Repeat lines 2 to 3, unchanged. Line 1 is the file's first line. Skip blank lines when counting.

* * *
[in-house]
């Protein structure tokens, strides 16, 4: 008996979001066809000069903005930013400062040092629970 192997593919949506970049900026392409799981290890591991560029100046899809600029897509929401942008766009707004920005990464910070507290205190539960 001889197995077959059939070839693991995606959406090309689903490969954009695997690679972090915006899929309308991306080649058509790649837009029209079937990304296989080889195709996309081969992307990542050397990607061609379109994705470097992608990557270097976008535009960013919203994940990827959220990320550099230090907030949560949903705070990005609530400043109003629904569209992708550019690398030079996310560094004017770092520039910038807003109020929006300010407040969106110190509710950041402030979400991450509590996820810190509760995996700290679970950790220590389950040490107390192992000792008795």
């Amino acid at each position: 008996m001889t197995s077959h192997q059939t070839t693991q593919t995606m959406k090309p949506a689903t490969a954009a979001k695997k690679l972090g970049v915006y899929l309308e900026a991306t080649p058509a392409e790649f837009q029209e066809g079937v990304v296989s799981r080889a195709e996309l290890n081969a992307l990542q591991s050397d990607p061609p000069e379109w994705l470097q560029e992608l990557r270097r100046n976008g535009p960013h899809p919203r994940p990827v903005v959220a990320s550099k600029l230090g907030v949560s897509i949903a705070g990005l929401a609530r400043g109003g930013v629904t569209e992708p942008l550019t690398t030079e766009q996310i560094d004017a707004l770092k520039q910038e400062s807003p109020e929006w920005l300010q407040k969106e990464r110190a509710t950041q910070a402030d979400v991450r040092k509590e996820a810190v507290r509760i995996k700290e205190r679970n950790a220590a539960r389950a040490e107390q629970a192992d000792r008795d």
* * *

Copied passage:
């Protein structure tokens, strides 16, 4: 008996979001066809000069903005930013400062040092629970 192997593919949506970049900026392409799981290890591991560029100046899809600029897509929401942008766009707004920005990464910070507290205190539960 001889197995077959059939070839693991995606959406090309689903490969954009695997690679972090915006899929309308991306080649058509790649837009029209079937990304296989080889195709996309081969992307990542050397990607061609379109994705470097992608990557270097976008535009960013919203994940990827959220990320550099230090907030949560949903705070990005609530400043109003629904569209992708550019690398030079996310560094004017770092520039910038807003109020929006300010407040969106110190509710950041402030979400991450509590996820810190509760995996700290679970950790220590389950040490107390192992000792008795």
């Amino acid at each position: 008996m001889t197995s077959h192997q059939t070839t693991q593919t995606m959406k090309p949506a689903t490969a954009a979001k695997k690679l972090g970049v915006y899929l309308e900026a991306t080649p058509a392409e790649f837009q029209e066809g079937v990304v296989s799981r080889a195709e996309l290890n081969a992307l990542q591991s050397d990607p061609p000069e379109w994705l470097q560029e992608l990557r270097r100046n976008g535009p960013h899809p919203r994940p990827v903005v959220a990320s550099k600029l230090g907030v949560s897509i949903a705070g990005l929401a609530r400043g109003g930013v629904t569209e992708p942008l550019t690398t030079e766009q996310i560094d004017a707004l770092k520039q910038e400062s807003p109020e929006w920005l300010q407040k969106e990464r110190a509710t950041q910070a402030d979400v991450r040092k509590e996820a810190v507290r509760i995996k700290e205190r679970n950790a220590a539960r389950a040490e107390q629970a192992d000792r008795d």